30.  While vaccines for prevention of foodborne illness in humans are generally not appropriate because of the multiplicity of pathogens and short-lived nature of the illness, there is a role for vaccines in the control of zoonotic agents in animals. An example of this is the vaccination of the UK egg laying flocks against Salmonella. In its second report on Salmonella in Eggs[58], the Advisory Committee on the Microbiological Safety of Food (ACMSF) concluded that vaccination had a significant effect on the prevalence of egg contamination and human infections. This was based on consideration of evidence including trends in vaccination of the UK laying flocks and in Salmonella infections in humans. However it can sometimes be difficult to predict the cost benefit of developing vaccines to control animal carriage of zoonotic agents at the time the initial investment is needed.

Annex 1


  1.  An outline of the main activities being undertaken at part of the Foodborne Disease Strategy is given below.

Reducing Microbial Contamination in Foods

    —  Developing and implementing a strategy to reduce Campylobacter in chickens.

    —  Implementing further measures to reduce salmonella levels in chickens.

    —  Improving enforcement of hygiene requirements in meat products, minced meat and meat preparation establishments through enhanced guidance and training for enforcement officers.

    —  Continuing to operate food safety management awareness initiatives for on-farm pasteuriseurs and on farm milk product producers.

    —  Reviewing the guidance available on enforcement of dairy products hygiene legislation to ensure own checks are applied effectively.

    —  Production of a discussion paper on the enforcement of on-farm pasteurisation of milk.

    —  Reviewing the function of the Dairy hygiene Inspectorate in relation to the need to reduce faecal contamination of milk during milking.

Promoting HACCP and Food Safety Management

    —  Implementing a strategy to promote HACCP in food businesses and in particular catering and retail establishments.

    —  Introduction of HACCP guidance to help meat processors and food plants carry out their operations in accordance with HACCP principles (ie introduction of HACCP manual for meat plants and food safety management awareness initiative for specialist cheesemakers).

    —  Developing sampling protocols and microbiological criteria for testing carcasses at meat plants in support of HACCP.

Developing and Promoting Best Practice

    —  Developing guidelines for growers to minimise the risks of microbiological contamination of ready to eat crops when using manures.

    —  Reviewing the current classification system for shellfish harvesting waters in England.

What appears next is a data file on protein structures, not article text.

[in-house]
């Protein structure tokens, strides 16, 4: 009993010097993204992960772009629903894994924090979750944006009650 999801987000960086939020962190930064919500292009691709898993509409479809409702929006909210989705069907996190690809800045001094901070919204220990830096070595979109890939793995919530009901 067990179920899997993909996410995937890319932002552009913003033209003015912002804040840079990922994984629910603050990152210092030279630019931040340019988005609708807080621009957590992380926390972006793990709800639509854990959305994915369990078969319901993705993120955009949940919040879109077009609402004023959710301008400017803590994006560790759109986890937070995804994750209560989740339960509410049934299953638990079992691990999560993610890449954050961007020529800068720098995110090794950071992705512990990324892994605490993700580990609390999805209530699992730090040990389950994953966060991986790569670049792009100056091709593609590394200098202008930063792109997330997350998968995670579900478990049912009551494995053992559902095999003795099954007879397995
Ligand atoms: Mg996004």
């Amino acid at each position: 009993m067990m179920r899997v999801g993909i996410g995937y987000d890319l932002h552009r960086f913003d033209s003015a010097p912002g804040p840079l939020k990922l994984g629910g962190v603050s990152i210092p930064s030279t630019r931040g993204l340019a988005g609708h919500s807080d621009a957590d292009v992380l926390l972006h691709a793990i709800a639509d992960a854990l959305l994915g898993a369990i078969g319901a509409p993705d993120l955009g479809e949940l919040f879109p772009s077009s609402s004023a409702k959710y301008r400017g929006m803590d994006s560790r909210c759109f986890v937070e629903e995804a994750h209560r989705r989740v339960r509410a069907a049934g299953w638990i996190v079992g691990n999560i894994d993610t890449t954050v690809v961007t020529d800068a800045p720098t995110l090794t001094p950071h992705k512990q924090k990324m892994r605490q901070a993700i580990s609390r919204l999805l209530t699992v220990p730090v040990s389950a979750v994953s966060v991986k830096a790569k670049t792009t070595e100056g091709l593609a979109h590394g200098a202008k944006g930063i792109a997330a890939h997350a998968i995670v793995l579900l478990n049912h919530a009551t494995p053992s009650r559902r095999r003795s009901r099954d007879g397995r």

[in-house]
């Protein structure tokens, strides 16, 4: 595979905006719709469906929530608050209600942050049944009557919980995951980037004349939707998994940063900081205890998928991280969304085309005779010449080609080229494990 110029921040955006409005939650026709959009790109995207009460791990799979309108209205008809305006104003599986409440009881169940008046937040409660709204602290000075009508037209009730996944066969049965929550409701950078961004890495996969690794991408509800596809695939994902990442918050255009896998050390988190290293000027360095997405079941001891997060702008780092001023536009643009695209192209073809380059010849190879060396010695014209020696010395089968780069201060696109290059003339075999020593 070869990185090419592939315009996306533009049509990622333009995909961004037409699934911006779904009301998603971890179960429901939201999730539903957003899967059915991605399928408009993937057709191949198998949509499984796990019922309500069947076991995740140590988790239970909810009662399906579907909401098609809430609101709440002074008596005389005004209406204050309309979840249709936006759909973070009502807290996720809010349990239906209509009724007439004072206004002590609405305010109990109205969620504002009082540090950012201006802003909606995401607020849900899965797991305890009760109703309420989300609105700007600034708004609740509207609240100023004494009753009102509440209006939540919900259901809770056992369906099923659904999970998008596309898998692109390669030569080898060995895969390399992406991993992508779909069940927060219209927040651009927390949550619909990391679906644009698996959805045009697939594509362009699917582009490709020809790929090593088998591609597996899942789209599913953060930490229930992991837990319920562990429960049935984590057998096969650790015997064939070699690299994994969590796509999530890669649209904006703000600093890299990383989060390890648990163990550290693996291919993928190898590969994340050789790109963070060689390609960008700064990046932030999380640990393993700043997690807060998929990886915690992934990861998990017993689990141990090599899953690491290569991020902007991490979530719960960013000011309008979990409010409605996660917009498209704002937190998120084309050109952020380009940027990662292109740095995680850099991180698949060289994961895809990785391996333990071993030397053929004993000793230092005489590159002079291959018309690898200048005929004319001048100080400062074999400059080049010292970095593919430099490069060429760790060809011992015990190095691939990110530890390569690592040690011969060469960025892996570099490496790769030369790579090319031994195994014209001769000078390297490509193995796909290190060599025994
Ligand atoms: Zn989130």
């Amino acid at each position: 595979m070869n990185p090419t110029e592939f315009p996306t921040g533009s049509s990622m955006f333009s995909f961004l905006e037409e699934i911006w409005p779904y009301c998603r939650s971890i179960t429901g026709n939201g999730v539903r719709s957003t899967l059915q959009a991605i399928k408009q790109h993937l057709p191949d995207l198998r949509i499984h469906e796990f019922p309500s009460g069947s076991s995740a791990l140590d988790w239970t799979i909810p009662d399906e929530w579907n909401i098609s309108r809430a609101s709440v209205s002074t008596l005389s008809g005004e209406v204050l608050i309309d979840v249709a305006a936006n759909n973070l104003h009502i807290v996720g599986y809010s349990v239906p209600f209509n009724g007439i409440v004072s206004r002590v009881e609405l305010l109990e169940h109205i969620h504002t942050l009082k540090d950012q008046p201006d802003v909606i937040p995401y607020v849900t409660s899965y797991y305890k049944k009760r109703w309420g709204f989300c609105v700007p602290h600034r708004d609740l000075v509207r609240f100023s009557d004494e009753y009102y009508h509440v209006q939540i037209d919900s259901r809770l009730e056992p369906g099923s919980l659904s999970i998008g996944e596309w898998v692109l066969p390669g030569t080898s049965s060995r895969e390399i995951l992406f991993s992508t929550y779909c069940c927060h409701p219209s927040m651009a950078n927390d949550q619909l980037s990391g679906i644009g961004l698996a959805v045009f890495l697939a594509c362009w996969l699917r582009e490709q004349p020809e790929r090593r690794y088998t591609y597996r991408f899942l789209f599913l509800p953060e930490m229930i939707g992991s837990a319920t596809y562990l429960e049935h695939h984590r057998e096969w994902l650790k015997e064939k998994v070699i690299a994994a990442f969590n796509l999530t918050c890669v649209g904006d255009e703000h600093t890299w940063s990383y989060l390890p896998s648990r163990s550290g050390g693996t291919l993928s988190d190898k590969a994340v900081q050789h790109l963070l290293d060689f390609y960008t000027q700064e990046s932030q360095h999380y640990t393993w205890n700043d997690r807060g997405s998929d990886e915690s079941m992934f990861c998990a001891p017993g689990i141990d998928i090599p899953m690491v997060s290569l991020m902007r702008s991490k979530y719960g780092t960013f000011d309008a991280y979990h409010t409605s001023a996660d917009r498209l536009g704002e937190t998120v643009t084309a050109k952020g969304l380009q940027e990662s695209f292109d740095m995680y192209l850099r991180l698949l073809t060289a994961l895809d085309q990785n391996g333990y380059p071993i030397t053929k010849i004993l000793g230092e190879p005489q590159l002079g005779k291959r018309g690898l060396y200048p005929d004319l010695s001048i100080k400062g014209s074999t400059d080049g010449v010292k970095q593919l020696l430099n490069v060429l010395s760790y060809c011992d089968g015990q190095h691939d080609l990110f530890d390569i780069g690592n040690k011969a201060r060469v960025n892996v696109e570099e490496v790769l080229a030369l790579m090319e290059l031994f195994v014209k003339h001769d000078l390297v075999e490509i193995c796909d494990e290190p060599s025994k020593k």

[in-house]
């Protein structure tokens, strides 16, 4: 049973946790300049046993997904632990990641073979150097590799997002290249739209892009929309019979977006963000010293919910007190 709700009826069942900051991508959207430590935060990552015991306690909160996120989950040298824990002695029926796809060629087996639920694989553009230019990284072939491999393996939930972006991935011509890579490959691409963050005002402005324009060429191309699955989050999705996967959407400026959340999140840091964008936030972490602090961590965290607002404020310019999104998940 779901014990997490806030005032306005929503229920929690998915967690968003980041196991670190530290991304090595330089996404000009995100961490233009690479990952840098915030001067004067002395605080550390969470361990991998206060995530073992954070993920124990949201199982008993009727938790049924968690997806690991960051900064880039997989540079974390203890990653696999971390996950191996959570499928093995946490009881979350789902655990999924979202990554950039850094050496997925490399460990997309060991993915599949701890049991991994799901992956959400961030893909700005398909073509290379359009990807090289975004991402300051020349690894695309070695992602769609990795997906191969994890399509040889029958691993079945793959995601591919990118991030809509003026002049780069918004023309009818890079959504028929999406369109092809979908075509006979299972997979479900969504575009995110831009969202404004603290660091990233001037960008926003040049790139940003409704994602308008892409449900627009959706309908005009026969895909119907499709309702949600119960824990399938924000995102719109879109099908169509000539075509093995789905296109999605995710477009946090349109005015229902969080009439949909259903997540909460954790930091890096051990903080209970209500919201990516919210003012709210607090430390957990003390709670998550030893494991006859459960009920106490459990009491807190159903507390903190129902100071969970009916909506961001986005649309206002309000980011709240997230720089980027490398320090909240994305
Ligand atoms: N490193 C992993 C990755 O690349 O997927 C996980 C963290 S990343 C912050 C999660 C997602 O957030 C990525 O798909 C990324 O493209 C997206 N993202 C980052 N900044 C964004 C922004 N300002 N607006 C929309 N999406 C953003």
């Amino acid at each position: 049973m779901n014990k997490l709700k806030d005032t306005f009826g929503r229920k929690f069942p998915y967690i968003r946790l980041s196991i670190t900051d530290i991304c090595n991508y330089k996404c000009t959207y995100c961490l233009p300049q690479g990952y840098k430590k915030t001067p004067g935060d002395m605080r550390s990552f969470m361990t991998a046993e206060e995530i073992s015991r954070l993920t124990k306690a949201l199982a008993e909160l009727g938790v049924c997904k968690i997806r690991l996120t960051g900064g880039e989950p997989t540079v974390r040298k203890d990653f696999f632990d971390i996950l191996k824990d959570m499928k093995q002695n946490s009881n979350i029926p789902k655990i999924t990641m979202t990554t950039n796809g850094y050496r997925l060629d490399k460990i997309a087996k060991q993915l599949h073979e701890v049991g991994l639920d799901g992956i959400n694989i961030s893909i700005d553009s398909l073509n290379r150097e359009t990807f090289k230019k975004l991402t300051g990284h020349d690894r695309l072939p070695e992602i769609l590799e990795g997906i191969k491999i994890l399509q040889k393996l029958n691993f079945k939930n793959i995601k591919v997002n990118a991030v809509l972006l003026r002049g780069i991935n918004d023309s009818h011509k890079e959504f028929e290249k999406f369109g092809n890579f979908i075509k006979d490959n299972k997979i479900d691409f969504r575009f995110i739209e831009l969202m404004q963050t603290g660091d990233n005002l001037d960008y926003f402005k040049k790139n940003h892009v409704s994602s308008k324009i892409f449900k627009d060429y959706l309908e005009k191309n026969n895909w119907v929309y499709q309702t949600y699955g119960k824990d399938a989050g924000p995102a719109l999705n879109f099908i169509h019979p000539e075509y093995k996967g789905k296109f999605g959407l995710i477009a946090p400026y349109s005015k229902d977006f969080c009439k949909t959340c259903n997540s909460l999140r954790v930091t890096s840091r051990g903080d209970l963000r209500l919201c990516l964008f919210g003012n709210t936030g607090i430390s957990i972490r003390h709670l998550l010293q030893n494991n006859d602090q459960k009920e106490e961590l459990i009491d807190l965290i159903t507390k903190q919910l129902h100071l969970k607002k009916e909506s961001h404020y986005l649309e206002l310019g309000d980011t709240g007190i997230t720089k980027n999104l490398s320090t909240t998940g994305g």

—  Commissioning research to develop best practice guidelines for teat cleaning prior to milking.

    —  Developing best practise and guidance to ensure animals presented for slaughter are clean (ie clean livestock policy).

    —  Investigating ways to minimise the risk of poultry becoming colonised with pathogens during growing, transport and slaughtering (eg potential control measures for Campylobacter, crate washing and physical decontamination methods during slaughter).

    —  Working with industry, DEFRA and the British Pig Executive (BPEX) to reduce Salmonella in pigs through the implementation of the ZAP Salmonella monitoring scheme.

Food Hygiene Promotion and Education

    —  Launching a five year multi-media Food Hygiene Campaign on 11 February 2002 to:

    —  Raise awareness of food poisoning as an issue.

    —  Establish the link between poor food hygiene and food poisoning.

    —  Increase understanding of the key hygiene messages.

    —  Change food hygiene attitudes, knowledge and behaviour.

    —  Involvement in EU sponsored education campaigns since 1998,[59][60].

    —  Partner in the Food and Drink Federation's Foodlink activities including the Food Safety Week initiative, which has been running for ten years to promote the communication of food hygiene messages to children and young adults[61].

  For a more detailed account of the work being undertaken to implement the foodborne disease strategy see Board paper NOTE 01/07/01 and NOTE 02/05/04 which can be downloaded from the Agency's website:

October 2002

56 Back

57 Back

58   Advisory Committee on the Microbiological Safety of Food. Second Report on Salmonella in eggs. 2001. London. The Stationery Office. ISBN 0-11-322466-4 Back

59   Two food hygiene teaching resources: "Aliens in Our Food"-aimed at children at secondary schools, and "Safe T and the H Squad"-aimed at children in junior schools. These resources are accessible from the "Food Hygiene Mission Control" navigation button on the Agency website home page ( Back

60   A web based education package aimed at UK teenagers and young adults (14-24 year age group). The site was launched on 15 April 02, can be viewed at: Back

61   Material produced for Food Safety week can be downloaded from Back